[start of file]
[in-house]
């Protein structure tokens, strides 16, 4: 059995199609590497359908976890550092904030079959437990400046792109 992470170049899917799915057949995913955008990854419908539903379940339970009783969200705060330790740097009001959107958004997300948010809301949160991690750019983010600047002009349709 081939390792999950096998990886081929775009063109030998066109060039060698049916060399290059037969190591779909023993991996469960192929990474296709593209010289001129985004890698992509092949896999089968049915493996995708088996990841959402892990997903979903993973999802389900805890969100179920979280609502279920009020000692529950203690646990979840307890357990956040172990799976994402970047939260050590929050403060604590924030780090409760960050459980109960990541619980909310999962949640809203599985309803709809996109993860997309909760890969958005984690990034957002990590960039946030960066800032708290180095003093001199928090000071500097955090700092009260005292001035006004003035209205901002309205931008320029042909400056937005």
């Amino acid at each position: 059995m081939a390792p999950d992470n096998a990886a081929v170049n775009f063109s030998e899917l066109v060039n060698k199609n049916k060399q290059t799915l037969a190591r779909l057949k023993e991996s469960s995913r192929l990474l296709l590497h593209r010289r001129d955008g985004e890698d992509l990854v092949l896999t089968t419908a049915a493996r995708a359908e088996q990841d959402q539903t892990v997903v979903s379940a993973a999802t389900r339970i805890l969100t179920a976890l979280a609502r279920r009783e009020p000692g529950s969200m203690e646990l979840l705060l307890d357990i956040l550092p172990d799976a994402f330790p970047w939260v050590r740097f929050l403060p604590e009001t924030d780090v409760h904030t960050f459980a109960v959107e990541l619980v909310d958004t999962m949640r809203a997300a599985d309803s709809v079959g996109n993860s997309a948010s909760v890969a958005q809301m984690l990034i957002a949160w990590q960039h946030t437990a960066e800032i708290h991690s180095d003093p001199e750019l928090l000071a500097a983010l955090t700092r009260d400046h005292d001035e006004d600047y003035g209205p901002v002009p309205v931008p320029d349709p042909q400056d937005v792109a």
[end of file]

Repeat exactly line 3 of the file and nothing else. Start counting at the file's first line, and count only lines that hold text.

């Amino acid at each position: 059995m081939a390792p999950d992470n096998a990886a081929v170049n775009f063109s030998e899917l066109v060039n060698k199609n049916k060399q290059t799915l037969a190591r779909l057949k023993e991996s469960s995913r192929l990474l296709l590497h593209r010289r001129d955008g985004e890698d992509l990854v092949l896999t089968t419908a049915a493996r995708a359908e088996q990841d959402q539903t892990v997903v979903s379940a993973a999802t389900r339970i805890l969100t179920a976890l979280a609502r279920r009783e009020p000692g529950s969200m203690e646990l979840l705060l307890d357990i956040l550092p172990d799976a994402f330790p970047w939260v050590r740097f929050l403060p604590e009001t924030d780090v409760h904030t960050f459980a109960v959107e990541l619980v909310d958004t999962m949640r809203a997300a599985d309803s709809v079959g996109n993860s997309a948010s909760v890969a958005q809301m984690l990034i957002a949160w990590q960039h946030t437990a960066e800032i708290h991690s180095d003093p001199e750019l928090l000071a500097a983010l955090t700092r009260d400046h005292d001035e006004d600047y003035g209205p901002v002009p309205v931008p320029d349709p042909q400056d937005v792109a």